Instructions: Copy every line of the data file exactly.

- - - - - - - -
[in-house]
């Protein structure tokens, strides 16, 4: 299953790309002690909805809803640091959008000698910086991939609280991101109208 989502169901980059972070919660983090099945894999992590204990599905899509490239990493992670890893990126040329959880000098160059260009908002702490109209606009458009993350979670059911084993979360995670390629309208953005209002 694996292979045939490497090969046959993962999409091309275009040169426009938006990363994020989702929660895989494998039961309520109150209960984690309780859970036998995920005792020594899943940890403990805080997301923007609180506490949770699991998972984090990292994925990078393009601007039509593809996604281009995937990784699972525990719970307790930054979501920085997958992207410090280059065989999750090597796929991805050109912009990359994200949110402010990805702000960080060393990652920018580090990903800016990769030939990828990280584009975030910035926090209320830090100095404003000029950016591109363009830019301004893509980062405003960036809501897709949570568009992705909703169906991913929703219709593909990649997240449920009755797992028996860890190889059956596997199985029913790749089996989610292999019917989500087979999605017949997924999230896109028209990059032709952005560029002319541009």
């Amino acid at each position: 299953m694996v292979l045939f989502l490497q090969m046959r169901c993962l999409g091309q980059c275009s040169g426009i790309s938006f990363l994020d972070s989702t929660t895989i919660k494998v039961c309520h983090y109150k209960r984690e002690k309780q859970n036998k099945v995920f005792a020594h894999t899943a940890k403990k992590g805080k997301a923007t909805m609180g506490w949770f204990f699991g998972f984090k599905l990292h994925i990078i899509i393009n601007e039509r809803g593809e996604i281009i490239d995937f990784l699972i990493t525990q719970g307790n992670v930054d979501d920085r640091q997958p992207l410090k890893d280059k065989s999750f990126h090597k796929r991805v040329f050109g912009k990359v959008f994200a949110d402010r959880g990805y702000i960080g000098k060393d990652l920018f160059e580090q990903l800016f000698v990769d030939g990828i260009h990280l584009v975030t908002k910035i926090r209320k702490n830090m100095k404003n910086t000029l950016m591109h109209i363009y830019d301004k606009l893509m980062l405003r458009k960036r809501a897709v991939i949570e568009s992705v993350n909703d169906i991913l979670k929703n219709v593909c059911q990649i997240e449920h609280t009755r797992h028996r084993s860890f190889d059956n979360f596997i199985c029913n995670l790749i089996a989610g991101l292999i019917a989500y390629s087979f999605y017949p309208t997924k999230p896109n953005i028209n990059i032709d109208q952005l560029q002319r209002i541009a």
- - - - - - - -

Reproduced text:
[in-house]
């Protein structure tokens, strides 16, 4: 299953790309002690909805809803640091959008000698910086991939609280991101109208 989502169901980059972070919660983090099945894999992590204990599905899509490239990493992670890893990126040329959880000098160059260009908002702490109209606009458009993350979670059911084993979360995670390629309208953005209002 694996292979045939490497090969046959993962999409091309275009040169426009938006990363994020989702929660895989494998039961309520109150209960984690309780859970036998995920005792020594899943940890403990805080997301923007609180506490949770699991998972984090990292994925990078393009601007039509593809996604281009995937990784699972525990719970307790930054979501920085997958992207410090280059065989999750090597796929991805050109912009990359994200949110402010990805702000960080060393990652920018580090990903800016990769030939990828990280584009975030910035926090209320830090100095404003000029950016591109363009830019301004893509980062405003960036809501897709949570568009992705909703169906991913929703219709593909990649997240449920009755797992028996860890190889059956596997199985029913790749089996989610292999019917989500087979999605017949997924999230896109028209990059032709952005560029002319541009």
């Amino acid at each position: 299953m694996v292979l045939f989502l490497q090969m046959r169901c993962l999409g091309q980059c275009s040169g426009i790309s938006f990363l994020d972070s989702t929660t895989i919660k494998v039961c309520h983090y109150k209960r984690e002690k309780q859970n036998k099945v995920f005792a020594h894999t899943a940890k403990k992590g805080k997301a923007t909805m609180g506490w949770f204990f699991g998972f984090k599905l990292h994925i990078i899509i393009n601007e039509r809803g593809e996604i281009i490239d995937f990784l699972i990493t525990q719970g307790n992670v930054d979501d920085r640091q997958p992207l410090k890893d280059k065989s999750f990126h090597k796929r991805v040329f050109g912009k990359v959008f994200a949110d402010r959880g990805y702000i960080g000098k060393d990652l920018f160059e580090q990903l800016f000698v990769d030939g990828i260009h990280l584009v975030t908002k910035i926090r209320k702490n830090m100095k404003n910086t000029l950016m591109h109209i363009y830019d301004k606009l893509m980062l405003r458009k960036r809501a897709v991939i949570e568009s992705v993350n909703d169906i991913l979670k929703n219709v593909c059911q990649i997240e449920h609280t009755r797992h028996r084993s860890f190889d059956n979360f596997i199985c029913n995670l790749i089996a989610g991101l292999i019917a989500y390629s087979f999605y017949p309208t997924k999230p896109n953005i028209n990059i032709d109208q952005l560029q002319r209002i541009a």